Critics’ Picks

John Akomfrah, Vertigo Sea, 2015, three-channel HD  video, color, sound, 48 minutes 30 seconds.

John Akomfrah, Vertigo Sea, 2015, three-channel HD video, color, sound, 48 minutes 30 seconds.

San Francisco

John Akomfrah

San Francisco Museum of Modern Art (SFMOMA)
151 Third Street
March 3–September 16, 2018

Vertigo Sea, 2015, John Akomfrah’s magisterial multichannel video installation, presents modernity as a half-millennium of mounting atrocities. Nineteenth-century photographs of enslaved people, grainy, decades-old footage of polar bear hunts, and more recent clips of sperm whale butcherings and melting icecaps are intercut with sweeping shots of majestic natural beauty. Through this dichotomy, Akomfrah shows the development of a truly globalized world as a centuries-long and human-produced emergency, one that trespasses on an increasingly burdened environment. Walter Benjamin’s axiom that artifacts of civilization double as evidence of barbarism permeates the work’s three massive projection screens as voice-overs recalling the 1781 Zong slave massacre and the forced disappearances of Pinochet’s Chile narrate teeming jewel-like butterflies and tumultuous, storm-capped seas.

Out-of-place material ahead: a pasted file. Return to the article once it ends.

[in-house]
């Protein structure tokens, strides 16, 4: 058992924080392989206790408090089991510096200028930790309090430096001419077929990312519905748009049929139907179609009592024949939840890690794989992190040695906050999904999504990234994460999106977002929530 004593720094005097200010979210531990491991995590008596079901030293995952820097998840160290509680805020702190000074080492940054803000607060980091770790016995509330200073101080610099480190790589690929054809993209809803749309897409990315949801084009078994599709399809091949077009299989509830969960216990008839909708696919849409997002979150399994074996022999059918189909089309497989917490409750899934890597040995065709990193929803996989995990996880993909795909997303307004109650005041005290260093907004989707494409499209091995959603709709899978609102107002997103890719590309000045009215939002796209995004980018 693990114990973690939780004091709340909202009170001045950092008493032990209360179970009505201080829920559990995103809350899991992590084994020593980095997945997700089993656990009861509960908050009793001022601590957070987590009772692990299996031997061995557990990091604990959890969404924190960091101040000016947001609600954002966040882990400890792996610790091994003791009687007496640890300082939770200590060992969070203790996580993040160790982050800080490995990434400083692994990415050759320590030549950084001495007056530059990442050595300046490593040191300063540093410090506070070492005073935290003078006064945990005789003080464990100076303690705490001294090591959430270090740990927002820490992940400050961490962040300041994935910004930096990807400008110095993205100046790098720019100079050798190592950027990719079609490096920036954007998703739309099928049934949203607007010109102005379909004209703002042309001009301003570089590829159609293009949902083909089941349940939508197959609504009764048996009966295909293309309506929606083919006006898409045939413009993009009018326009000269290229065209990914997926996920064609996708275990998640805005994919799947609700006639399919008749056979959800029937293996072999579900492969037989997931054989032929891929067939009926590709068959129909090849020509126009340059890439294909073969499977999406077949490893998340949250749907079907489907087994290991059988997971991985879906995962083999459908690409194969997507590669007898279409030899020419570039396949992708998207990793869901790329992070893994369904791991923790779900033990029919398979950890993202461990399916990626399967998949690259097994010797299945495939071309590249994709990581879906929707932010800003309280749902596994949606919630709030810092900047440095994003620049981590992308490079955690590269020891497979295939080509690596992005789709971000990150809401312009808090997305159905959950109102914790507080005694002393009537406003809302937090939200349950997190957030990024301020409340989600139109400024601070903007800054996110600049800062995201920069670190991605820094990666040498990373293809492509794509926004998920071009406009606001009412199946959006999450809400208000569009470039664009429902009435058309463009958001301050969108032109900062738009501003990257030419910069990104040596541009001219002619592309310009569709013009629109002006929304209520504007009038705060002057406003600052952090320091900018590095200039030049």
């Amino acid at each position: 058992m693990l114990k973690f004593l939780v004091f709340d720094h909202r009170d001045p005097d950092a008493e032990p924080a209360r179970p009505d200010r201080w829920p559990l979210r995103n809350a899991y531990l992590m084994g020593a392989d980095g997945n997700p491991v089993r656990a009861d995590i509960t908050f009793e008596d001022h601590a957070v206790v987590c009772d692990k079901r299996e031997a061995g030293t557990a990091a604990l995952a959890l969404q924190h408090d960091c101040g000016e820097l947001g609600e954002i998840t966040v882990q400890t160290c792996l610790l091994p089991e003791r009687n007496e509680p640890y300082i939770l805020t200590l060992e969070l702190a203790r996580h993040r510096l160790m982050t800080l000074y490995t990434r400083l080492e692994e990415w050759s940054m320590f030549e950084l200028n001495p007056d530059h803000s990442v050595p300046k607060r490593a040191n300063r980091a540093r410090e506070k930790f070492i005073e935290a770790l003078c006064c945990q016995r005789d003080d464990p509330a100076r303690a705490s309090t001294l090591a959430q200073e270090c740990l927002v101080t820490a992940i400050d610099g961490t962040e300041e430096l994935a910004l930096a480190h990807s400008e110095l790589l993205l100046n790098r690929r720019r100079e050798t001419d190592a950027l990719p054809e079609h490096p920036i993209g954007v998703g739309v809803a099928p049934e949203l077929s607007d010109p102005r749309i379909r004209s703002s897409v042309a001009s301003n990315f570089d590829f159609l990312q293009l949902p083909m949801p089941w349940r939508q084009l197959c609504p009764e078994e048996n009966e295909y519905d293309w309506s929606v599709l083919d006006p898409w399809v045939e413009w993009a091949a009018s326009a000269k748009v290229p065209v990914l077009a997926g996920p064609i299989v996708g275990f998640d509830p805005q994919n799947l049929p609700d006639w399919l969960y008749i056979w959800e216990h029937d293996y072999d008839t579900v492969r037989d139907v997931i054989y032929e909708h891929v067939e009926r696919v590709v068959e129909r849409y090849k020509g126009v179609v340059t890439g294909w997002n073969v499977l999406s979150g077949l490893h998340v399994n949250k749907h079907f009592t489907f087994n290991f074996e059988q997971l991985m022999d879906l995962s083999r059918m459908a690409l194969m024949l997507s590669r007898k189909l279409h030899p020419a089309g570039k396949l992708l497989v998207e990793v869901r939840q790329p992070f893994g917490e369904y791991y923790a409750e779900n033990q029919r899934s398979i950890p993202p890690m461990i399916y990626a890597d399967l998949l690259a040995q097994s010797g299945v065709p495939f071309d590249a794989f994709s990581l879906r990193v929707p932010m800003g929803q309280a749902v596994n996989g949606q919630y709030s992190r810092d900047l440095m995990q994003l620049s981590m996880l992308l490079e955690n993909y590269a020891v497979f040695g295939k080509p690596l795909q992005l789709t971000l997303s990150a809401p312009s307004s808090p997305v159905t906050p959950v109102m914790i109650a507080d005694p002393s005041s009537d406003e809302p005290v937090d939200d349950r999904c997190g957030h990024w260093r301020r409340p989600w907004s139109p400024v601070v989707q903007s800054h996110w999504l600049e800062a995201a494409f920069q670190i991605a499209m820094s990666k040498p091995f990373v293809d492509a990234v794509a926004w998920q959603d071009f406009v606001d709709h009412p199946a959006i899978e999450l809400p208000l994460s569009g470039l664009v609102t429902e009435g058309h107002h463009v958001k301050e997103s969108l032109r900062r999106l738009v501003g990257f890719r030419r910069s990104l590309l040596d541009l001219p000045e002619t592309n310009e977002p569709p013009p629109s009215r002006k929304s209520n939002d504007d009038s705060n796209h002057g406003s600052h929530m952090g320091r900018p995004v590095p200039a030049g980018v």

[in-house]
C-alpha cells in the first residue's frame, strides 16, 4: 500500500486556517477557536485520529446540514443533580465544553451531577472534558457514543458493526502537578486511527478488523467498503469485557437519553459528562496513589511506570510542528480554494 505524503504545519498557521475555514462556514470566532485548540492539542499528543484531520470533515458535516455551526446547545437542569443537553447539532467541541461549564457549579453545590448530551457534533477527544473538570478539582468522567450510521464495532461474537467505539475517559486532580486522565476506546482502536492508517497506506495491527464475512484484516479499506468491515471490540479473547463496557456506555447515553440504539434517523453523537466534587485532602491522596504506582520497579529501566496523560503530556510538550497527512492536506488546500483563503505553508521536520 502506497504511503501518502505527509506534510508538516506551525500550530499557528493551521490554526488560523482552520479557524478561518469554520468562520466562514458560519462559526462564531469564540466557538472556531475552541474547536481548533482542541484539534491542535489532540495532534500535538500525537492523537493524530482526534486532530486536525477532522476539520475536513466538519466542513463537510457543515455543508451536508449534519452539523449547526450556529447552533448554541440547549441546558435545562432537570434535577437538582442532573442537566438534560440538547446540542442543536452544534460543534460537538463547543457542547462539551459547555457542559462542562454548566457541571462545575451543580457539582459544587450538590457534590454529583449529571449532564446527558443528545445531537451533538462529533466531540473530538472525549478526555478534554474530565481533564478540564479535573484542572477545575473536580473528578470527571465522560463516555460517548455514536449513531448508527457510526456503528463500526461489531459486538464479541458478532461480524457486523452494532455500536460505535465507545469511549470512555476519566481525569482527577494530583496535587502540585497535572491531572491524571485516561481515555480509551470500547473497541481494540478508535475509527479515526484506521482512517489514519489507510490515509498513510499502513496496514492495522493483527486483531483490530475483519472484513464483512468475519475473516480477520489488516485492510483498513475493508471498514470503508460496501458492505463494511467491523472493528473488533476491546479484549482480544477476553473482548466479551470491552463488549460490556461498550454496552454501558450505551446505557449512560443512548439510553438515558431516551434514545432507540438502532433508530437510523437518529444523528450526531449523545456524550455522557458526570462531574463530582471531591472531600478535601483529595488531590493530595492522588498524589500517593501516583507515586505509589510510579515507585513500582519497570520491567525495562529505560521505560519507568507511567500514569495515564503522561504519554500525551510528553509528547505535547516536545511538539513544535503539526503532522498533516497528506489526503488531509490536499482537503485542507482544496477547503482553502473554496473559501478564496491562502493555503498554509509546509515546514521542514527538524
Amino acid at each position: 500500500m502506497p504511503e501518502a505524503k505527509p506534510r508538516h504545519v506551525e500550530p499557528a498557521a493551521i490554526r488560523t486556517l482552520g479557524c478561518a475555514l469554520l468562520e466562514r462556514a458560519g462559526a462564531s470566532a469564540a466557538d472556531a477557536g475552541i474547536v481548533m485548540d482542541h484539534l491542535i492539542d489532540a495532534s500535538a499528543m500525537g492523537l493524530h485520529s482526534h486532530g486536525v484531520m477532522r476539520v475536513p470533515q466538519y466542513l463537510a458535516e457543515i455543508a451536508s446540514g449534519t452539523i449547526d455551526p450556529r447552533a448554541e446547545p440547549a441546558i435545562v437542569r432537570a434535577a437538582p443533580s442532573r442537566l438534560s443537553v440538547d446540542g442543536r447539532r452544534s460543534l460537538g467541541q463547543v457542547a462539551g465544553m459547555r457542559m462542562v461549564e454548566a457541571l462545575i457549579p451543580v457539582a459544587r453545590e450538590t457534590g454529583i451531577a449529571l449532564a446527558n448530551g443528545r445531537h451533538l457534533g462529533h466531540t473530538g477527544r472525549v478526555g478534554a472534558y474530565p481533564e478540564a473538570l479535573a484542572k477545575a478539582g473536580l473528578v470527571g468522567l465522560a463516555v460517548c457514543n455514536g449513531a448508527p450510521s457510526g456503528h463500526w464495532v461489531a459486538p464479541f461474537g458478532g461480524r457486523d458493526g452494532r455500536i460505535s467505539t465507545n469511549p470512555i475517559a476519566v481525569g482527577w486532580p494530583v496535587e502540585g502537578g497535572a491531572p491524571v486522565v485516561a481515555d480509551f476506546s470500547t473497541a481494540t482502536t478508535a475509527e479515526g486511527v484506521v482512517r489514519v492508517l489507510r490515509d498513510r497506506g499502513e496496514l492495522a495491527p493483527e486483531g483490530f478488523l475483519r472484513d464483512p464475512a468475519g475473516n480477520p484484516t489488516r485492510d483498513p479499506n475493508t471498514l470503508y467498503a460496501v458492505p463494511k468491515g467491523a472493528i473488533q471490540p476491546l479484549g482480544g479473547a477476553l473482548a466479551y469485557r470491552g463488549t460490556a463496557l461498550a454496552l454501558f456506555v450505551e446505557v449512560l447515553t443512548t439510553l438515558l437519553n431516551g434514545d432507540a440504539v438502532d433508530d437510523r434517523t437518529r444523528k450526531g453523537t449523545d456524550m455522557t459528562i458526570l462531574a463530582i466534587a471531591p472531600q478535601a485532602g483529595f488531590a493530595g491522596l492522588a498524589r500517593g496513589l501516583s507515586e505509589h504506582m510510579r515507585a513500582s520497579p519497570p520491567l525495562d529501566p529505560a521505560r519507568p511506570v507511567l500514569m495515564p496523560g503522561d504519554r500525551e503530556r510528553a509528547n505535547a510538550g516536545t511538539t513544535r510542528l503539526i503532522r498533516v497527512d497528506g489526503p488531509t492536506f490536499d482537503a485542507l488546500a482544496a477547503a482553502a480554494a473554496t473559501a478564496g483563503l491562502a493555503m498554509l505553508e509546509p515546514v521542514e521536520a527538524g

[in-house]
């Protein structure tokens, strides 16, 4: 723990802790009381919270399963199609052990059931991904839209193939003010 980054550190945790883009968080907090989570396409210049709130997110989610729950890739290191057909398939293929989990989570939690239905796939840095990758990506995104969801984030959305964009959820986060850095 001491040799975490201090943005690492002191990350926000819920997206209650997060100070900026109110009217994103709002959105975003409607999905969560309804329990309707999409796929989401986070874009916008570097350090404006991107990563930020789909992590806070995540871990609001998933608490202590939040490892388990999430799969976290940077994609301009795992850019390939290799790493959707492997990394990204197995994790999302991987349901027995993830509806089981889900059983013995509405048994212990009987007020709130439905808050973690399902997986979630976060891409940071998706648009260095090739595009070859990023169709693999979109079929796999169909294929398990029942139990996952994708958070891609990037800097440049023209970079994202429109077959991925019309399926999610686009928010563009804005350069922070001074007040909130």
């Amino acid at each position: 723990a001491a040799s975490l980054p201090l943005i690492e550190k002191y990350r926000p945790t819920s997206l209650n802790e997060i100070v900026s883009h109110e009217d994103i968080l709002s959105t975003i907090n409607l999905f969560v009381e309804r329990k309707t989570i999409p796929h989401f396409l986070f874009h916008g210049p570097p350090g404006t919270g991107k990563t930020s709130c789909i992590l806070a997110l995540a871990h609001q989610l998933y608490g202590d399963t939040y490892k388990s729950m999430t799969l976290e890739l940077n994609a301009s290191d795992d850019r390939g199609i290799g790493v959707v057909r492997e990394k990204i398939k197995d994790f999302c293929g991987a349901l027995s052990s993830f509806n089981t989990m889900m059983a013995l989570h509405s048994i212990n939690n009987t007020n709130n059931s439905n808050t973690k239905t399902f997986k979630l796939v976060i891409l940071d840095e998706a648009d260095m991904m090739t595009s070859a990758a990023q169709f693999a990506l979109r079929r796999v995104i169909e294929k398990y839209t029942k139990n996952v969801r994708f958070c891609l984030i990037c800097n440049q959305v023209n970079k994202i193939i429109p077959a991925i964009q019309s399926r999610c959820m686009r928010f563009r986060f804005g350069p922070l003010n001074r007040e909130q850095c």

Originally shown at Okwui Enwezor’s 2015 Venice Biennale, Vertigo Sea is exhibited here alongside J.M.W. Turner’s 1805 oil painting The Deluge. Chosen specifically by Akomfrah, the painting represents the biblical flood as a whirlpool of agonized bodies, smokelike clouds, and the skeleton-like wreckage of Noah’s ruined ark. Created at the dawn of an age of industry and political revolution, Turner’s smoldering vision acts as a prophetic auguring of the same radical and traumatic changes that Akomfrah obliquely chronicles in Sea. Both works conjure thoughts of another painting by Turner not present in this show: The Slave Ship, from 1840. Depicting the sea as a charnel house of jettisoned human cargo, it completes the story of a maritime, man-made, and, ultimately, catastrophic modernity.